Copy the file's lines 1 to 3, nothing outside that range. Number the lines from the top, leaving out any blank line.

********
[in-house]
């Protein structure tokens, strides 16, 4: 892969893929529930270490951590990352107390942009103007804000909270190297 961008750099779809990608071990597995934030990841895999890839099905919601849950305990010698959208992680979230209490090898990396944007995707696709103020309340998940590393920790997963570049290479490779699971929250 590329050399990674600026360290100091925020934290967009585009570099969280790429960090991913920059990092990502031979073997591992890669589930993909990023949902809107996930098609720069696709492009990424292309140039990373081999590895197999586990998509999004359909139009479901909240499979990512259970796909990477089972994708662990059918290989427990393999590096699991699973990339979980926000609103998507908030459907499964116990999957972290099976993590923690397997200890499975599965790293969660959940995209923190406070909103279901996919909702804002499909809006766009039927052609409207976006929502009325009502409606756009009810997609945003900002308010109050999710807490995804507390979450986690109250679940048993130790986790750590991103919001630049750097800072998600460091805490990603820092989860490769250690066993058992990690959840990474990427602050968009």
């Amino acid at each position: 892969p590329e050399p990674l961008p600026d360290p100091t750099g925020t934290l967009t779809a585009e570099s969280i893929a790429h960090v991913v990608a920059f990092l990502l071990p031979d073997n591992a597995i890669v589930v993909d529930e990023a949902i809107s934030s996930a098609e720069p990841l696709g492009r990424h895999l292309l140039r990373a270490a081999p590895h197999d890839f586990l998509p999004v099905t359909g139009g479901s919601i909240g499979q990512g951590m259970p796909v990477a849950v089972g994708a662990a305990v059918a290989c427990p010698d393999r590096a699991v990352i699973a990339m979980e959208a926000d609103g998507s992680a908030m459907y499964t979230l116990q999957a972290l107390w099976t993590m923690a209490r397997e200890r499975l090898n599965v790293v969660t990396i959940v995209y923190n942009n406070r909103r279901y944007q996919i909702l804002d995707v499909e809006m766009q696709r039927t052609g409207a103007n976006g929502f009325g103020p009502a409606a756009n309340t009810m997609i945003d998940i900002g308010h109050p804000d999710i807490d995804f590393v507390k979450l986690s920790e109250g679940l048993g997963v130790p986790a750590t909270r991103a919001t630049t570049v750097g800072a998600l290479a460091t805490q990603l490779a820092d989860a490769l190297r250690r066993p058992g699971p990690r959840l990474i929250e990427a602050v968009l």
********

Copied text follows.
[in-house]
């Protein structure tokens, strides 16, 4: 892969893929529930270490951590990352107390942009103007804000909270190297 961008750099779809990608071990597995934030990841895999890839099905919601849950305990010698959208992680979230209490090898990396944007995707696709103020309340998940590393920790997963570049290479490779699971929250 590329050399990674600026360290100091925020934290967009585009570099969280790429960090991913920059990092990502031979073997591992890669589930993909990023949902809107996930098609720069696709492009990424292309140039990373081999590895197999586990998509999004359909139009479901909240499979990512259970796909990477089972994708662990059918290989427990393999590096699991699973990339979980926000609103998507908030459907499964116990999957972290099976993590923690397997200890499975599965790293969660959940995209923190406070909103279901996919909702804002499909809006766009039927052609409207976006929502009325009502409606756009009810997609945003900002308010109050999710807490995804507390979450986690109250679940048993130790986790750590991103919001630049750097800072998600460091805490990603820092989860490769250690066993058992990690959840990474990427602050968009």
């Amino acid at each position: 892969p590329e050399p990674l961008p600026d360290p100091t750099g925020t934290l967009t779809a585009e570099s969280i893929a790429h960090v991913v990608a920059f990092l990502l071990p031979d073997n591992a597995i890669v589930v993909d529930e990023a949902i809107s934030s996930a098609e720069p990841l696709g492009r990424h895999l292309l140039r990373a270490a081999p590895h197999d890839f586990l998509p999004v099905t359909g139009g479901s919601i909240g499979q990512g951590m259970p796909v990477a849950v089972g994708a662990a305990v059918a290989c427990p010698d393999r590096a699991v990352i699973a990339m979980e959208a926000d609103g998507s992680a908030m459907y499964t979230l116990q999957a972290l107390w099976t993590m923690a209490r397997e200890r499975l090898n599965v790293v969660t990396i959940v995209y923190n942009n406070r909103r279901y944007q996919i909702l804002d995707v499909e809006m766009q696709r039927t052609g409207a103007n976006g929502f009325g103020p009502a409606a756009n309340t009810m997609i945003d998940i900002g308010h109050p804000d999710i807490d995804f590393v507390k979450l986690s920790e109250g679940l048993g997963v130790p986790a750590t909270r991103a919001t630049t570049v750097g800072a998600l290479a460091t805490q990603l490779a820092d989860a490769l190297r250690r066993p058992g699971p990690r959840l990474i929250e990427a602050v968009l």